Cutting child poverty in half
Last weekend, Senator Sherrod Brown of Ohio joined a call with RESULTS volunteers just minutes after the Senate passed the COVID relief bill. After telling RESULTS advocates they “set the standard for citizen activism,” he said that it was “the best day he’s had in the Senate” because of what this bill does against poverty.
Today that bill is headed to the President’s desk, and it includes key changes to the tax code that will be part of cutting child poverty in half in the United States. It also includes further investment in emergency rental assistance and urgent relief against COVID globally.
Earlier this year, we kicked off a First 100 Days campaign to help set the agenda against poverty with the new Congress and Administration. Since then, RESULTS advocates have been averaging another congressional meeting every 5 hours, meeting with members of Congress across the political spectrum. And the bill passed today includes all the emergency actions that have been our focus.
Here at home, the bill expands the Child Tax Credit and Earned Income Tax Credit, which were already some of the country’s most powerful tools against poverty. For years, RESULTS volunteers have helped build strong congressional support for both tax credits. These new expansions will help cut the U.S. child poverty rate in half and support 17 million low-wage workers. New emergency rental assistance will also help millions of Americans at risk of eviction.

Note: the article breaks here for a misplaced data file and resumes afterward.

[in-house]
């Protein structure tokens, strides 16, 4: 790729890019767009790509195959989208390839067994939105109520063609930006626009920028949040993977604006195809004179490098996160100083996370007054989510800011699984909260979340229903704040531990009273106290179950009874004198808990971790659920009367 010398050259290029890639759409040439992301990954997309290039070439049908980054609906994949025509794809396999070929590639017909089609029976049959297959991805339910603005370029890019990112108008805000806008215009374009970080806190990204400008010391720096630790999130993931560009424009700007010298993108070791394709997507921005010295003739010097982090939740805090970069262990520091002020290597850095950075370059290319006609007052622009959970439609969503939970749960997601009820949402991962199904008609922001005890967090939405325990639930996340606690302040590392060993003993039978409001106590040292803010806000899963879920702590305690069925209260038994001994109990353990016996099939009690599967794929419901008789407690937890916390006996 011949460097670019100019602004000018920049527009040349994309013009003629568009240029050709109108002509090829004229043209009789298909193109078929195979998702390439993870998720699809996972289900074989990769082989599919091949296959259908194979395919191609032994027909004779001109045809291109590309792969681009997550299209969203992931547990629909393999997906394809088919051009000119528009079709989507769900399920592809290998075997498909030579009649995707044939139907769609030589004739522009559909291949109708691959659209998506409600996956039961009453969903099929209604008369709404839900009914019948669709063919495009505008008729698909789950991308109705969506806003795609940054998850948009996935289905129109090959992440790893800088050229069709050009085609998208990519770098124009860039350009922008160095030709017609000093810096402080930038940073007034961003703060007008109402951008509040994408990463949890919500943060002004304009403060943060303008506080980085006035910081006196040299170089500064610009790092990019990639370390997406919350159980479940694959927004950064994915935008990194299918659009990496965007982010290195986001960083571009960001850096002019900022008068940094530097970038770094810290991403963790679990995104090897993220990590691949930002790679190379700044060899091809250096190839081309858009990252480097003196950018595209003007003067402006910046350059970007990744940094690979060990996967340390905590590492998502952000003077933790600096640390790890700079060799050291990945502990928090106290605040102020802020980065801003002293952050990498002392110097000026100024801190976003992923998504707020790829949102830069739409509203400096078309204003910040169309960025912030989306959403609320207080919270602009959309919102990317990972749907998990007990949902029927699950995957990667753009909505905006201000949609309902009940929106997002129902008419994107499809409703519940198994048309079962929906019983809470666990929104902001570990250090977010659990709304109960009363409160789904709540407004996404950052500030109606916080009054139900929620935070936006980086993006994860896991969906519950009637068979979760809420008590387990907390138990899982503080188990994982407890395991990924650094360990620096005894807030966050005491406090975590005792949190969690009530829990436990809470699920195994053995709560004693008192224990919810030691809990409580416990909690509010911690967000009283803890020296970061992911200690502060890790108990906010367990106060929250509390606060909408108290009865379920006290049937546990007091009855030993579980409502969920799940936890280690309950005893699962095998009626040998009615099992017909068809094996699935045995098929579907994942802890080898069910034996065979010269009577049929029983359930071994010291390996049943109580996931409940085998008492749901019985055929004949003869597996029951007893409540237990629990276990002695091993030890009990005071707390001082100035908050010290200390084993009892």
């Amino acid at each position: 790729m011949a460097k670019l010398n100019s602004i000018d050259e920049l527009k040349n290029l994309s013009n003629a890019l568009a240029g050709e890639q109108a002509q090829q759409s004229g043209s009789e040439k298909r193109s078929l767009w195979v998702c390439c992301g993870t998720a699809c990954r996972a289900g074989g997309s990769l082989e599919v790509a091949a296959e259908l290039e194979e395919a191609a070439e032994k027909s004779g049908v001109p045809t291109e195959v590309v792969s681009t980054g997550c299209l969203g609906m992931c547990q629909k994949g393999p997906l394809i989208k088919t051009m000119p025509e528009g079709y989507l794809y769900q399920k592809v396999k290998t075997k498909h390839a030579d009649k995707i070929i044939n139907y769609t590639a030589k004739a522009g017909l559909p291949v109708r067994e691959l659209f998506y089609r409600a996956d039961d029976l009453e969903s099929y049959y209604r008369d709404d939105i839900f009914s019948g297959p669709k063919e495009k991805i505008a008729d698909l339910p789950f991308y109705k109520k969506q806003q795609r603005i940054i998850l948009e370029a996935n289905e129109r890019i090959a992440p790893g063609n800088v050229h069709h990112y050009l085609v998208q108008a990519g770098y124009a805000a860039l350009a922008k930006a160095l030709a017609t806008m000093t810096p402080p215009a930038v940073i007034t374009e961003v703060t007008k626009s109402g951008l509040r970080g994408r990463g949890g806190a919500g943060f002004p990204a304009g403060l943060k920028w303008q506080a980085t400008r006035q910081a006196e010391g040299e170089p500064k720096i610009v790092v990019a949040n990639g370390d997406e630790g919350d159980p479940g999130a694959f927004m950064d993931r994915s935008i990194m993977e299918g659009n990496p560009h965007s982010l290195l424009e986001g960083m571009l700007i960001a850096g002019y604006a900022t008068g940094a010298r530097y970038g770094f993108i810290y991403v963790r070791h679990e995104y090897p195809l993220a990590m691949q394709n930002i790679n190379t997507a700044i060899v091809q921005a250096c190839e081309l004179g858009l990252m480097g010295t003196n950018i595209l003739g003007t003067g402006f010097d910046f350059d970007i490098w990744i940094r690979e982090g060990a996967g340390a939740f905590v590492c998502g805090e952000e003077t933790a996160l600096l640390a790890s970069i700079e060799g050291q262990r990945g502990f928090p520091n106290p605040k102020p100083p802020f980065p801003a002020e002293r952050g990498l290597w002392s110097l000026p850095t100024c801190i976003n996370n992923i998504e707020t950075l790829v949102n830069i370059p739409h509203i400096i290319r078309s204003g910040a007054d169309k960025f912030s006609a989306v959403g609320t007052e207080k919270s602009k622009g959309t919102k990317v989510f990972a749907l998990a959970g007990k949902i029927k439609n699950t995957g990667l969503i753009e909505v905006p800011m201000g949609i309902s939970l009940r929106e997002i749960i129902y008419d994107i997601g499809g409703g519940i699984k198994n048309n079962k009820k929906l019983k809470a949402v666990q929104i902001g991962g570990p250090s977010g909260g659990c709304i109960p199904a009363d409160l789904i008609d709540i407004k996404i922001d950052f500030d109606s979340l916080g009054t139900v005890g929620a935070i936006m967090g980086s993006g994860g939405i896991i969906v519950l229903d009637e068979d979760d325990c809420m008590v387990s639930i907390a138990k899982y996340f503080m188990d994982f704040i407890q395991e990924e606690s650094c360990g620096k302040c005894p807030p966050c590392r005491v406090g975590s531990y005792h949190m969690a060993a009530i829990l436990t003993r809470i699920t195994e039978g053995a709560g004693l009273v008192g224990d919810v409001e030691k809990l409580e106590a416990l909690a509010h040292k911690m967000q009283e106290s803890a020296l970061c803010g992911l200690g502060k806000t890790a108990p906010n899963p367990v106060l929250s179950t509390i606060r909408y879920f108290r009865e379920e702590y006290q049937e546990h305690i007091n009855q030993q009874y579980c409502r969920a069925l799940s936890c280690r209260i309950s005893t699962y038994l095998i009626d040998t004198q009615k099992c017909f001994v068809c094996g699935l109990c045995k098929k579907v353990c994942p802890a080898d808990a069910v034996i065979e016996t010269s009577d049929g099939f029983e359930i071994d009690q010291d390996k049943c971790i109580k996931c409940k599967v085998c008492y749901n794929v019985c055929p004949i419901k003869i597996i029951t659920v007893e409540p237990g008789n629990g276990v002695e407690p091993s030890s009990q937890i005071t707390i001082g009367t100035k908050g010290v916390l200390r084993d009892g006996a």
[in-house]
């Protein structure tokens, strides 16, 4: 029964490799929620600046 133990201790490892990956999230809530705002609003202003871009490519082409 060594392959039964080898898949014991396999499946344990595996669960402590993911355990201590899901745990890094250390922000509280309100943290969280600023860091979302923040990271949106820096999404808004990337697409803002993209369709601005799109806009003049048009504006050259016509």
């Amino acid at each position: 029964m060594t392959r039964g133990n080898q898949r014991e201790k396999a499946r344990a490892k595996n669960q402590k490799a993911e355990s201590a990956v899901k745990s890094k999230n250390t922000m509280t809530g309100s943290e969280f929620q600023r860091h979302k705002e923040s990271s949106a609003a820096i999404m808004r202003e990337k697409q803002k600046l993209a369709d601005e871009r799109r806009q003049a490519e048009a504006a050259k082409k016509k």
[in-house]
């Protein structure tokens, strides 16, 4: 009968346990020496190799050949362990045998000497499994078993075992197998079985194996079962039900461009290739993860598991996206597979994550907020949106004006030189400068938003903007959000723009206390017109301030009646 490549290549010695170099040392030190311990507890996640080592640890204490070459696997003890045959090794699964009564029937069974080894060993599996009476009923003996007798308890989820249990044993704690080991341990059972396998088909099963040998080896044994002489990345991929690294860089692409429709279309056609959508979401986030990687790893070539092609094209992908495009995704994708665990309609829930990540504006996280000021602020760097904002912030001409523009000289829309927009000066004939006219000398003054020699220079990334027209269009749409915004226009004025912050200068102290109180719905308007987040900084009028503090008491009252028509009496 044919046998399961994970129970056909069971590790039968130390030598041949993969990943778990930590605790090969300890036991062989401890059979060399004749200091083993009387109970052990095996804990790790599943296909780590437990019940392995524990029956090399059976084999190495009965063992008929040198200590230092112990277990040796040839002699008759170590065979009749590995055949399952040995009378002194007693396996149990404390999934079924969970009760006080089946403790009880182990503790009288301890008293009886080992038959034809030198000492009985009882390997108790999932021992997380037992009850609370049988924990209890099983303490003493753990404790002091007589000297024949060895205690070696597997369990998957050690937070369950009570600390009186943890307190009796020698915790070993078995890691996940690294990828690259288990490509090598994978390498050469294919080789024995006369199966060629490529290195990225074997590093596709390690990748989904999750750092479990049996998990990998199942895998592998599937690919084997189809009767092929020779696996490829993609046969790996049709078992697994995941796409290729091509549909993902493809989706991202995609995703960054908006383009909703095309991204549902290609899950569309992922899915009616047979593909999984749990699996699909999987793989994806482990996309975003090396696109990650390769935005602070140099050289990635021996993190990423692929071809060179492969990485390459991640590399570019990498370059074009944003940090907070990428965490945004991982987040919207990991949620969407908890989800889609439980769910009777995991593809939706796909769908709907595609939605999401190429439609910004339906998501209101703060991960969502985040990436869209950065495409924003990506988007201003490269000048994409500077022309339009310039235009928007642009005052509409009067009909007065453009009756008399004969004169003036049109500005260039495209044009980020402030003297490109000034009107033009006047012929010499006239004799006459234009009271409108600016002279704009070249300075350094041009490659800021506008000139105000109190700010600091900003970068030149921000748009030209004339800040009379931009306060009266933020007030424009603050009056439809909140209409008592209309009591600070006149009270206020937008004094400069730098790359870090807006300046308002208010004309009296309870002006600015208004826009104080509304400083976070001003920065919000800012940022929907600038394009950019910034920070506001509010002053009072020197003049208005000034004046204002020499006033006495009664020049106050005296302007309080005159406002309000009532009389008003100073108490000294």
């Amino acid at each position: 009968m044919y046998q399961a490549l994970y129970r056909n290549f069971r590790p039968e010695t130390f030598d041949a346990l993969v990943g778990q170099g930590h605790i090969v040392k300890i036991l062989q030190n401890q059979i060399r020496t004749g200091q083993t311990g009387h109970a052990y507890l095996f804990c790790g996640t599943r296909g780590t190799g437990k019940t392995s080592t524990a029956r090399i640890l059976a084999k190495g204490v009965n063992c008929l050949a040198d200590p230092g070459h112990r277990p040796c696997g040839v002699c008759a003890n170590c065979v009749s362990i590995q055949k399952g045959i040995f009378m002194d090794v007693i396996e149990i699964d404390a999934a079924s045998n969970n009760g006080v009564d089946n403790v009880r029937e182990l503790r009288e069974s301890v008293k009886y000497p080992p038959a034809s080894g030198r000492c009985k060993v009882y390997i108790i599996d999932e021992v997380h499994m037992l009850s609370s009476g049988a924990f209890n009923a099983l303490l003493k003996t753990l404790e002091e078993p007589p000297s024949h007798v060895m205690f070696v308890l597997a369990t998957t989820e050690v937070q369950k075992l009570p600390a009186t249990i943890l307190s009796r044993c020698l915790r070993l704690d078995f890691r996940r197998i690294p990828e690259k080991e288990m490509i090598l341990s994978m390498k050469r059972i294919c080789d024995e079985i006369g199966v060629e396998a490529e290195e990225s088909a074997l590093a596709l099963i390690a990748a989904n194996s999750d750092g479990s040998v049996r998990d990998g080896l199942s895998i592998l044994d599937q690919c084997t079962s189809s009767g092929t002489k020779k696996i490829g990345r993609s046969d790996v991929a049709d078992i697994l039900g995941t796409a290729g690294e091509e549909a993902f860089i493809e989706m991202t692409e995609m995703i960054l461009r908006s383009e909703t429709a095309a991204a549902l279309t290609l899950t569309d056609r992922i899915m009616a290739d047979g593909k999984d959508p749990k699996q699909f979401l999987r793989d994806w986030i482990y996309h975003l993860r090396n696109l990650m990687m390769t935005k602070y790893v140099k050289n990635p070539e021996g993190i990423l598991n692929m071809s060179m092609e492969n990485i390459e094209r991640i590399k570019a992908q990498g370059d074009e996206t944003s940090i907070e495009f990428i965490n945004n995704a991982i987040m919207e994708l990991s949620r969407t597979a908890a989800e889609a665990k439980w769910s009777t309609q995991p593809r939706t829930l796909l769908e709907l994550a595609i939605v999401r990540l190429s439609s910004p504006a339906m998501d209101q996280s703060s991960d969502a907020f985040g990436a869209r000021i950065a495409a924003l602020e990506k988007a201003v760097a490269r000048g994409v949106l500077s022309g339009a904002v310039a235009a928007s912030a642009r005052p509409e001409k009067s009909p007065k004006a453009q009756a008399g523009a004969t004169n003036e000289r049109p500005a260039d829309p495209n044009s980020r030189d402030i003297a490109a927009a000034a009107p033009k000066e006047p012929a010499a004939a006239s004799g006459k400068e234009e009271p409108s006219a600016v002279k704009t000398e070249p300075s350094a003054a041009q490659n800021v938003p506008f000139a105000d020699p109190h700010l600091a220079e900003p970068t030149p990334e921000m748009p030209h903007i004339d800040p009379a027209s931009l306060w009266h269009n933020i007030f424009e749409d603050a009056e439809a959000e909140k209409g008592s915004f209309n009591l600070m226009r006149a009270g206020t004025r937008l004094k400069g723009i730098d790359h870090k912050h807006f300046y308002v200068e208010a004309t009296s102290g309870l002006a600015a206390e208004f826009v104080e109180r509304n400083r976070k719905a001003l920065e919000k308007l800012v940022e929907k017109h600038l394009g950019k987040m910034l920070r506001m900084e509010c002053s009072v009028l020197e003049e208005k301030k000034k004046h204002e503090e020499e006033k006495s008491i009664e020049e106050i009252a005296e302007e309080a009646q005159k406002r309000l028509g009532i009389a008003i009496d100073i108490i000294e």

The bill also provides $11 billion for a global response to the pandemic, including $3.5 billion for the Global Fund to Fight AIDS, Tuberculosis, and Malaria. That $3.5 billion is desperately needed in this emergency, and it’s the biggest ever U.S. commitment to the Global Fund, building on nearly 2 decades of bipartisan advocacy from RESULTS advocates.
Getting these key provisions signed into law is massive progress, but we are absolutely not stopping here. For starters, this is just an emergency package. Even the transformational changes to the tax code are temporary. Without more action from Congress to make the tax credit expansions permanent, child poverty will go back up when the provisions expire next year. Meanwhile, the global response to the pandemic is still vastly underfunded, with dire consequences for millions of people.
We will keep making sure policymakers understand that poverty was a crisis long before the pandemic. As Congress turns to what’s ahead, we’ll be pushing for policies that actively undo the forces of racism, colonialism, and oppression that drive poverty and injustice. We will show them the need and demand not just for modest progress, but for lasting change.